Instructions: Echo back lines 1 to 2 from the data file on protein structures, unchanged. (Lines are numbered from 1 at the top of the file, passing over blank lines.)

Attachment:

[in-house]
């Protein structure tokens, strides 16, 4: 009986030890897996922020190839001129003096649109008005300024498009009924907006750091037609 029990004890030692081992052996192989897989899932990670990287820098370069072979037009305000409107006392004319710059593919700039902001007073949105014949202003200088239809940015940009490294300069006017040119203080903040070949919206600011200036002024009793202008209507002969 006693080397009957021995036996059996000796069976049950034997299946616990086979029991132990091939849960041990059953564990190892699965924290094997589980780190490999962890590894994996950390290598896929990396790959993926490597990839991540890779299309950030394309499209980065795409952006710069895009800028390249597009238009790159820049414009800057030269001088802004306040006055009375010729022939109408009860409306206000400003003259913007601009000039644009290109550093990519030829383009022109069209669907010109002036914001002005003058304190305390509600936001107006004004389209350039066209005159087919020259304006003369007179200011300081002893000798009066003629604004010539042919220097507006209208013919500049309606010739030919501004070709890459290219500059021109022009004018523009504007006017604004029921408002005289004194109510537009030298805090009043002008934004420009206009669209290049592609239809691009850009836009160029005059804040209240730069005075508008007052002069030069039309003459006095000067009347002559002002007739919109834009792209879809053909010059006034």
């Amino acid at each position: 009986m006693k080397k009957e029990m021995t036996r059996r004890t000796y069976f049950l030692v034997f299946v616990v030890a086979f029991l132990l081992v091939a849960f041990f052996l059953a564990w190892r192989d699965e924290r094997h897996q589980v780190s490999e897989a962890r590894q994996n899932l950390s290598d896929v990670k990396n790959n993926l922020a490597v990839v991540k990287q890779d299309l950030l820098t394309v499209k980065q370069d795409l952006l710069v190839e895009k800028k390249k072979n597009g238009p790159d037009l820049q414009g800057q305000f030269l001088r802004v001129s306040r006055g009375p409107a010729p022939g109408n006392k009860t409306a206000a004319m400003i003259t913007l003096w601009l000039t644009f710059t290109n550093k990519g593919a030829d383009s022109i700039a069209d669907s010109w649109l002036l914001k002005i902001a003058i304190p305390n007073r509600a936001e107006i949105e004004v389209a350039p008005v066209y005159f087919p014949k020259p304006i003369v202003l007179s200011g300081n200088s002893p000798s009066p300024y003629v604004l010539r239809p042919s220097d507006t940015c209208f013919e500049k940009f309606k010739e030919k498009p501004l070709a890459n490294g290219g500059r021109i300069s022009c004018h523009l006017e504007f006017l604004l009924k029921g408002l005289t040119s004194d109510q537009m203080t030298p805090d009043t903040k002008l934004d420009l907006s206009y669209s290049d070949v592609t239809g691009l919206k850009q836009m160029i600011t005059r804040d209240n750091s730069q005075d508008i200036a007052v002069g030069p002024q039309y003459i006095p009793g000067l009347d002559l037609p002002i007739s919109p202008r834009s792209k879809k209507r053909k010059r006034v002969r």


[in-house]
């Protein structure tokens, strides 16, 4: 009986030890897996922020190839001129003096649109008005300024498009009924907006750091037609 029990004890030692081992052996192989897989899932990670990287820098370069072979037009305000409107006392004319710059593919700039902001007073949105014949202003200088239809940015940009490294300069006017040119203080903040070949919206600011200036002024009793202008209507002969 006693080397009957021995036996059996000796069976049950034997299946616990086979029991132990091939849960041990059953564990190892699965924290094997589980780190490999962890590894994996950390290598896929990396790959993926490597990839991540890779299309950030394309499209980065795409952006710069895009800028390249597009238009790159820049414009800057030269001088802004306040006055009375010729022939109408009860409306206000400003003259913007601009000039644009290109550093990519030829383009022109069209669907010109002036914001002005003058304190305390509600936001107006004004389209350039066209005159087919020259304006003369007179200011300081002893000798009066003629604004010539042919220097507006209208013919500049309606010739030919501004070709890459290219500059021109022009004018523009504007006017604004029921408002005289004194109510537009030298805090009043002008934004420009206009669209290049592609239809691009850009836009160029005059804040209240730069005075508008007052002069030069039309003459006095000067009347002559002002007739919109834009792209879809053909010059006034």